So far I’ve watched nearly a quarter of all episodes of The Twilight Zone, but I’d only seen one from its fourth season before today. That’s probably because I’ve been focusing on the show’s best episodes, and everyone seems to agree that season four is its weakest. Nonetheless, there’s only one episode from that season among this initial batch of bad episodes: I Dream of Genie, Paste’s pick for the very worst and 152nd on average. It’s about a downtrodden clerk who’s presented with the opportunity to wish for anything he wants, and considers carefully via a series of imagined alternate lives — which conspire together to pad out the episode’s running time, of course. In his first imagining he fails to conceive of a world in which he’s not being pushed around, and if that had continued through his other fantasies we might’ve been on to something here — a sad examination of how being so mistreated can seep into your very way of being. But it’s not aiming for that, because this is A Comedy One and so tragic insight is out of the question. The whole thing is half arsed in conception, and also flabby — Serling could definitely have told the same story in half the time without losing anything of value, which I think is a consistent problem with the season four episodes. I didn’t hate it — it’s probably the best of these five — but it’s far from a great episode.

    Sounds and SilencesFinally, we end as we began, with an episode voted on by the public: at the bottom of Ranker’s list, and last on average too, is Sounds and Silences. It’s about an excessively-loud, domineering blowhard who gets some measure of comeuppance when he begins to be bothered by everyday sounds like a dripping tap or ticking clock. And then it goes the other way and he can’t hear loud noises at all. It’s poorly written and terribly performed — in the lead role, John McGiver is overacting something rotten. Some criticise the undercurrent of misogyny in the storyline, but I don’t know about that. He blames his mother and his wife for all his problems, but he’s an unlikeable sod so surely any misogyny is his rather than the episode’s — we’re not being asked to agree with him. The character’s ironic fate may be some form of poetic justice, but it’s too long coming to be entertaining, and too obvious to be satisfying. Whether I disliked this or Cavender is Coming more, I’m not sure, but they both merit their places at the bottom.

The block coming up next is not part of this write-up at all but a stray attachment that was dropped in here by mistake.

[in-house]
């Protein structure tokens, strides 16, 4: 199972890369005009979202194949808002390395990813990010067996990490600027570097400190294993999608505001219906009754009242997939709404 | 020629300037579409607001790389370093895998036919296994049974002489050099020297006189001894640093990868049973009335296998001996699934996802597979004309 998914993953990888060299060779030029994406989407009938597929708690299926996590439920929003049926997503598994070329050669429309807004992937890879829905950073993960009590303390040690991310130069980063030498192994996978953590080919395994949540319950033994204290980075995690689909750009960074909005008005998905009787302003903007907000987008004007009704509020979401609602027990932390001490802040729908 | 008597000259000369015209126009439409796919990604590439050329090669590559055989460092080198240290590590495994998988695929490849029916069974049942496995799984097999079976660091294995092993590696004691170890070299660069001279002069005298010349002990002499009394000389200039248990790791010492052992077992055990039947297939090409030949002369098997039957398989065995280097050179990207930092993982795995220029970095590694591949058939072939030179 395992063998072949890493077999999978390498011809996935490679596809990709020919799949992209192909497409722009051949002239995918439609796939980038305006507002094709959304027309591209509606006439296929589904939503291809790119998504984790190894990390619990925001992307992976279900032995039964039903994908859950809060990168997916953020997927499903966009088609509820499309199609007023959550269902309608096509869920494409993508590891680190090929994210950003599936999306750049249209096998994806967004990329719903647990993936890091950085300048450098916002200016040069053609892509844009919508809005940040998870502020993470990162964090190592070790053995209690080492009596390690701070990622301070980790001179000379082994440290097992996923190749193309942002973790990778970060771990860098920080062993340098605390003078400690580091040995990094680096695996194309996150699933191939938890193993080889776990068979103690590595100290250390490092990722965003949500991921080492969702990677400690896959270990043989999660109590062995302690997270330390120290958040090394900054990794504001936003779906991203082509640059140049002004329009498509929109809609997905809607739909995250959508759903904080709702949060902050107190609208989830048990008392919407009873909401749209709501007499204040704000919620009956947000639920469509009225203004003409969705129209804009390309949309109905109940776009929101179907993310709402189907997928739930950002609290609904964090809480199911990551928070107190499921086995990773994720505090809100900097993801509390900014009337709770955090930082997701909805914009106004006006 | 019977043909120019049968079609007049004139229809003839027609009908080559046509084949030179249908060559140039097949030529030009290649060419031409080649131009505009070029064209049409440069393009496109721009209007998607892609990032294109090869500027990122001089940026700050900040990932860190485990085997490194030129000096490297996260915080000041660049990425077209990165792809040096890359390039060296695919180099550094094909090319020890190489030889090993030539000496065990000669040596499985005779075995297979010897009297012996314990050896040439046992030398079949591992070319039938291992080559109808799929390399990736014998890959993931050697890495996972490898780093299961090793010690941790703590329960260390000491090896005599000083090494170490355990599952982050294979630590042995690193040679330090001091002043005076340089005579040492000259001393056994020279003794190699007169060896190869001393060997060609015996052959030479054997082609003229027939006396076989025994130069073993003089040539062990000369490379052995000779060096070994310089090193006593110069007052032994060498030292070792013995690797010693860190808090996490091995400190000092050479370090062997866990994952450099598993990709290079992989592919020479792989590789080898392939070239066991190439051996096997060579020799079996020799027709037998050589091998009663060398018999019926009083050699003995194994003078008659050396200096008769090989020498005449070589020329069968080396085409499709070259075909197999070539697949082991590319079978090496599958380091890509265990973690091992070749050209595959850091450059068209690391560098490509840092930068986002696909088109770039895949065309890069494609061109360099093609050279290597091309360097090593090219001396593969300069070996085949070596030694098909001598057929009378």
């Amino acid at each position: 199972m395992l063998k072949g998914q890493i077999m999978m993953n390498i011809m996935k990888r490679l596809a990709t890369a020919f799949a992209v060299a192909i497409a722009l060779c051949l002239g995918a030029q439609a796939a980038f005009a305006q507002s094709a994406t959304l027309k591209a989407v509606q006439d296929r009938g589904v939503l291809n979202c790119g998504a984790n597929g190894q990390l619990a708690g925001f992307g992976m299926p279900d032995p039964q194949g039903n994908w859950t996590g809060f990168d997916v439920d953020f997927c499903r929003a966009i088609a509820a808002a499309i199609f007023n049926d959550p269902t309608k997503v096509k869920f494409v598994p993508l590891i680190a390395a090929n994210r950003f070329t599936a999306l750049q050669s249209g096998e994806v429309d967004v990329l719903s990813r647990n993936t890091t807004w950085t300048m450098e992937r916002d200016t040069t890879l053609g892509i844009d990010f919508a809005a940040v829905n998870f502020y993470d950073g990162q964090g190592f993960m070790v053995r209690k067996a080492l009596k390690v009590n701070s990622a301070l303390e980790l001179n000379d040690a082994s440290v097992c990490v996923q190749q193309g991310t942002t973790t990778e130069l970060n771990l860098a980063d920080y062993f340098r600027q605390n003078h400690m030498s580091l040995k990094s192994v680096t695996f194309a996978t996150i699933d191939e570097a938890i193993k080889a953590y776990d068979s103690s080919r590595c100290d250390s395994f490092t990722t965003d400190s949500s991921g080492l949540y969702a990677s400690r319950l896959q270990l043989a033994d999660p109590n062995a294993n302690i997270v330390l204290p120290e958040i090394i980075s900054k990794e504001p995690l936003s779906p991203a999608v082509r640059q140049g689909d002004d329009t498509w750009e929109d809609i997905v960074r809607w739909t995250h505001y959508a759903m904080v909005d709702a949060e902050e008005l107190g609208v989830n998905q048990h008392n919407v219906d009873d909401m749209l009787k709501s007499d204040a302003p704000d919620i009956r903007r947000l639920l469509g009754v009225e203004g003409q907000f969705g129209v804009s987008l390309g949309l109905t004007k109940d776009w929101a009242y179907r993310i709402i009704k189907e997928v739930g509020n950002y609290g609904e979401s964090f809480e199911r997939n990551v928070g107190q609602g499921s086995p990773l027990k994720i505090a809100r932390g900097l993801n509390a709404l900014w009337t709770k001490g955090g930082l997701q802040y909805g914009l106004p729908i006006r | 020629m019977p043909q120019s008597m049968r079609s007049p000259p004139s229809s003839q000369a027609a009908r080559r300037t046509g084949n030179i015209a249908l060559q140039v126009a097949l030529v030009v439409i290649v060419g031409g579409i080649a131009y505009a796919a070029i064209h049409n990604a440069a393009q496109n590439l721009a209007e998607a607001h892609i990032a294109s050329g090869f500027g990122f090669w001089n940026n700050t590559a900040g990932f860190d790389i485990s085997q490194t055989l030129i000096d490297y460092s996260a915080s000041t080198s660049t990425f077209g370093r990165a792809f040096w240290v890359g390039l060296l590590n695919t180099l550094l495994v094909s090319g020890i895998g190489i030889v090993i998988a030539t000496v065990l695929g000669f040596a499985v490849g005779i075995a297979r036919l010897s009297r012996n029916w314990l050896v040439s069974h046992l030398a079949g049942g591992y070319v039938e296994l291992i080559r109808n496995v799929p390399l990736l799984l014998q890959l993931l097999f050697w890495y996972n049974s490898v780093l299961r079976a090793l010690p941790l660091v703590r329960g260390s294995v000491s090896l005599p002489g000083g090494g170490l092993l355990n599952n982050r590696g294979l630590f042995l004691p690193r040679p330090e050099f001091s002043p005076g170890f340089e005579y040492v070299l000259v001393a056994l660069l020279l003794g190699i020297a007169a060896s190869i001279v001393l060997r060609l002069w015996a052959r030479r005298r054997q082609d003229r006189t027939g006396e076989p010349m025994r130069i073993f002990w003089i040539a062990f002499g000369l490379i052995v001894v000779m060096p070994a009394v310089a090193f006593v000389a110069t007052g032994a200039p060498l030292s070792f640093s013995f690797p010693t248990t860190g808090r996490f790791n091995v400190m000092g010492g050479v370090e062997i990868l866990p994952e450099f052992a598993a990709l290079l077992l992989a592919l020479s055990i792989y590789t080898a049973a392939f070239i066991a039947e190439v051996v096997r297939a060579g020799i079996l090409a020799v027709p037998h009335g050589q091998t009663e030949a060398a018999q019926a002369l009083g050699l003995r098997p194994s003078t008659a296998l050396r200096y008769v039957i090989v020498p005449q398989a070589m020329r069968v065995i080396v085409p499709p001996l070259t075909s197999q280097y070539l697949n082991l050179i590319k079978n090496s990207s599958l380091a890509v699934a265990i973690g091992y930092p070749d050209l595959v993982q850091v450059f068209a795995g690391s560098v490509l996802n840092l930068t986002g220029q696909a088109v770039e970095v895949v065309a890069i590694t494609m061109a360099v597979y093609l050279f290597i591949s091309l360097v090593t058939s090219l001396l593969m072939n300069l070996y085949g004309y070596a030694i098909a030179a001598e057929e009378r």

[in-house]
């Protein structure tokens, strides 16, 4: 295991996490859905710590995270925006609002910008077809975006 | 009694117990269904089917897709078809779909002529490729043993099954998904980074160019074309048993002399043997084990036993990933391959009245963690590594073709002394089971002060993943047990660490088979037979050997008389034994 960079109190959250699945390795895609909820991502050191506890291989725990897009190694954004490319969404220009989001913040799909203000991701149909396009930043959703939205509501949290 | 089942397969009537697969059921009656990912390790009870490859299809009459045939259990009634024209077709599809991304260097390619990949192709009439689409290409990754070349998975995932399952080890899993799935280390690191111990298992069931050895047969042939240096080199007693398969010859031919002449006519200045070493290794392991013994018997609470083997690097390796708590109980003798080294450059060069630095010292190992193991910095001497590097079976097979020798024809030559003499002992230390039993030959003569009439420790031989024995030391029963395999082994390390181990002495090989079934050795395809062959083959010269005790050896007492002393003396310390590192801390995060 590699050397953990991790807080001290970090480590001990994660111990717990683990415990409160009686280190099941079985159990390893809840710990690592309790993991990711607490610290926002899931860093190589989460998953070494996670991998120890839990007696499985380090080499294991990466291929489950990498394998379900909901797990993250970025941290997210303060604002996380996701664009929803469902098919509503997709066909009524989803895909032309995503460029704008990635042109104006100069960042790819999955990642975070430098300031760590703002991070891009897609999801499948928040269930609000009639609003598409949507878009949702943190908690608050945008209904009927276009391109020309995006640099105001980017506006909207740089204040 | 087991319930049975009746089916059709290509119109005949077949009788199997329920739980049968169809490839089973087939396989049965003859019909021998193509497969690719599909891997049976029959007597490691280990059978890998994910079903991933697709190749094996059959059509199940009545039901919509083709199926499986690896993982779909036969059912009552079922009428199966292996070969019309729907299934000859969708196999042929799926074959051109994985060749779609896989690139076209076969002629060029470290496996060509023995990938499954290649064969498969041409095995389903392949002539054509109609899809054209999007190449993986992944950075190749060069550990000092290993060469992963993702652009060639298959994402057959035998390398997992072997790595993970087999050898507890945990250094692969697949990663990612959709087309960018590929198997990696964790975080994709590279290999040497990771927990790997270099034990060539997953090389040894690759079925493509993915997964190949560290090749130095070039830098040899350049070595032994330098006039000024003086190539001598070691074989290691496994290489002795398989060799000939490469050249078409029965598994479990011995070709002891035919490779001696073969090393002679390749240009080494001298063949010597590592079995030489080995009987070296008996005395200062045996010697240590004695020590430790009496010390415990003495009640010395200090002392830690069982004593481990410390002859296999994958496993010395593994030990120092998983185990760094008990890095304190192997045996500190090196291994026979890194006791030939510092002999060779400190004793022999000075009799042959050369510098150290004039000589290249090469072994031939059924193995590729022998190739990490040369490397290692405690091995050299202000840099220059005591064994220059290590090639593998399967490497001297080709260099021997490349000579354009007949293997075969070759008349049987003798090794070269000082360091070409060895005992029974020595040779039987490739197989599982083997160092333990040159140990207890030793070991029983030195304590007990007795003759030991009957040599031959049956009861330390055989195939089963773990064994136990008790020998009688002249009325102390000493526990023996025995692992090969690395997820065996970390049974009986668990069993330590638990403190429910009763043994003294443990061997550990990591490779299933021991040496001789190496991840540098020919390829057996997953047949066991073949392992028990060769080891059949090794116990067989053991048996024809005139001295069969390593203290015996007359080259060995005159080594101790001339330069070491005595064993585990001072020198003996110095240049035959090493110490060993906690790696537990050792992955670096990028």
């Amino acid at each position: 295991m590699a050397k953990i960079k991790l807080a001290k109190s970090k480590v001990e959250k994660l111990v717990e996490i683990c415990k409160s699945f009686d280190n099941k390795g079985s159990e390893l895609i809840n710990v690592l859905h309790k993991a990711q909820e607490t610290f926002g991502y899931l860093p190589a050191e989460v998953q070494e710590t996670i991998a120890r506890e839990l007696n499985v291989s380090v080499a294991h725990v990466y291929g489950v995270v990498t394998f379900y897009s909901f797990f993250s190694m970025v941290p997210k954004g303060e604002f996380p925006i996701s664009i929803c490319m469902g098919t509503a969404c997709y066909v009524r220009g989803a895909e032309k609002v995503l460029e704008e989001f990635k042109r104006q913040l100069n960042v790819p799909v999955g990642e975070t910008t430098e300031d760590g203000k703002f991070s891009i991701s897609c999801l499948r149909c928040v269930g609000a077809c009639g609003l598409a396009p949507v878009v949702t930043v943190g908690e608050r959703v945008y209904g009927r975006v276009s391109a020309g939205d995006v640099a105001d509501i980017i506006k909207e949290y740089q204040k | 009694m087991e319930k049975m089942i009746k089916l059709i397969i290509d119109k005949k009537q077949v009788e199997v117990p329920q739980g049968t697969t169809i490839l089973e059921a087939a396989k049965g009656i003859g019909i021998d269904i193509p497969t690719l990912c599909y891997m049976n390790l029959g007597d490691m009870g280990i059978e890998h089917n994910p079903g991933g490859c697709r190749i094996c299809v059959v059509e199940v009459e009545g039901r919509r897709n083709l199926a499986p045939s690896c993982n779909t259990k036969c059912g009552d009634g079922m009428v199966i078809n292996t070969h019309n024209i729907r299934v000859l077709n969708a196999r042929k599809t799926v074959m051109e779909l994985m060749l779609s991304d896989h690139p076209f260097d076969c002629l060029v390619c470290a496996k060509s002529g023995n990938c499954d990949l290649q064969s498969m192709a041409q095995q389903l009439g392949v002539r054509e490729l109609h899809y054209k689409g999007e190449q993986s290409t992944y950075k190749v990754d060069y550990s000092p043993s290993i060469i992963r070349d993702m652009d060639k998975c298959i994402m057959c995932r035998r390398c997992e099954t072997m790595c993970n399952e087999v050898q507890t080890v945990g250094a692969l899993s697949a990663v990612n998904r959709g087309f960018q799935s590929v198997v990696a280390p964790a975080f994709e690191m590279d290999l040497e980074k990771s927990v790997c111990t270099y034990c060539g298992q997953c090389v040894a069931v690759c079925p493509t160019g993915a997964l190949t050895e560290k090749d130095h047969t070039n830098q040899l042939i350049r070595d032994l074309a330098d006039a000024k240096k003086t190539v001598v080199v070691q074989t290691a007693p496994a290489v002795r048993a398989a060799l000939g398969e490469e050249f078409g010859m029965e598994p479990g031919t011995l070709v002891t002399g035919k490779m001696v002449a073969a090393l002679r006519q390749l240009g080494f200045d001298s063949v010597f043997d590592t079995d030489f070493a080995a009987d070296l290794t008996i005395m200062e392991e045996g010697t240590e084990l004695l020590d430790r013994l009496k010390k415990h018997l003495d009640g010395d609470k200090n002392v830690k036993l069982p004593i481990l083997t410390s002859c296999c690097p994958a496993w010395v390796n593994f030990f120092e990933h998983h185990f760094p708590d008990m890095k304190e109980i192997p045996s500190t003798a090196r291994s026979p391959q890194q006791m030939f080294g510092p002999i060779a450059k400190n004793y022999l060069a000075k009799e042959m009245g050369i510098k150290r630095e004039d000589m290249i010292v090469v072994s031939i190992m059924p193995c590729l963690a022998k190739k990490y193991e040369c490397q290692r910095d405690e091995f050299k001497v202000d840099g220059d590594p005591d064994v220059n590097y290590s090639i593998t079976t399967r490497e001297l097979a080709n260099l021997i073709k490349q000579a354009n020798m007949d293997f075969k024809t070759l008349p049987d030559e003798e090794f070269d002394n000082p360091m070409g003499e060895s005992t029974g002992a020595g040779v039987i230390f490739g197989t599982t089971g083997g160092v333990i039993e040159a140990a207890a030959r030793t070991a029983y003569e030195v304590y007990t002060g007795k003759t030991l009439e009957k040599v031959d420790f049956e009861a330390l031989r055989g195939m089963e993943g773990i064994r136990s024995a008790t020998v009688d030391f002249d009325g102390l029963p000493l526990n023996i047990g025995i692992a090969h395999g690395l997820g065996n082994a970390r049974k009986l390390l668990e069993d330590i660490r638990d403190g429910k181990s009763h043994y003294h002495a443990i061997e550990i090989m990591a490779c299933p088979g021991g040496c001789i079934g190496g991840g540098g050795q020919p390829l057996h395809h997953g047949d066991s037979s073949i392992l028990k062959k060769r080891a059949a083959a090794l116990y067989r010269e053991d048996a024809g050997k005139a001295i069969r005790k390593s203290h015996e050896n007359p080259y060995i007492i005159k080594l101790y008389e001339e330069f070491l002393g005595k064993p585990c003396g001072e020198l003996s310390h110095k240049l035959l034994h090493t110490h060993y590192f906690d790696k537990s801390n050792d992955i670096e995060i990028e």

Also watched…
  • McDonald & Dodds Series 1 Episode 2 — The second episode (of two) in this (very short) series was slightly better than the first, but not by a huge amount. I’ll probably keep watching if they make more, mainly to spot filming locations that I recognise. If it weren’t for that I wouldn’t bother.
  • One Man, Two Guvnors — This isn’t really TV, but nor is it really a film (although it was released in cinemas, so I could’ve counted it if I wanted). What it is is a filmed stage production, which the National Theatre released on YouTube for free — but only for one week, so I’m afraid it’s gone now. It was really good. Sorry. Currently available is a 2015 production of Jane Eyre (their channel is here), with more to follow every Thursday (more info here.
  • The Rookie Season 1 Episodes 7-15 — Churned through a pile of this in next to no time because it’s relatively easy viewing but with enough bite to keep it interesting. One of those shows that will never be a classic or top of the zeitgeist, but is highly watchable.
  • Star Trek: Picard Season 1 Episodes 4-6 — Way behind on this because it never engages me enough to choose to put it on. That said, I’ve found these middle episodes a bit better — I quite enjoyed the silliness of episode five, Stardust City Rag. But it’s the series’ lowest-rated episode on IMDb, which suggests other Picard viewers and I may be at odds about what makes good TV…

    Things to Catch Up On
    Westworld season 3This month, I have mostly been missing Westworld season 3, which is now four or five episodes in. I’ve not seen anyone talking about it on social media, so I’ve no idea if it’s good or bad, but I am inferring that not as many people are talking about it anymore, which is its own kind of criticism. One show I have heard mentioned is Tales from the Loop, Amazon’s new anthology sci-fi series. That’s been picking up good notices, and I thought it looked interesting anyhow, so I must make time for it.

    Next month… more animated classic Doctor Who; more of the worst of The Twilight Zone; and maybe I’ll even finish Picard or watch The Mandalorian, too…

  • The Past Month on TV #26

    The strangest thing is the Duffer brothers’ apparent obsession with giving starring roles to only-available-in-North-America sweet things.

    FYI, rest of the world: I have discovered a 3 Musketeers is in fact a Milky Way.

    Stranger Things 2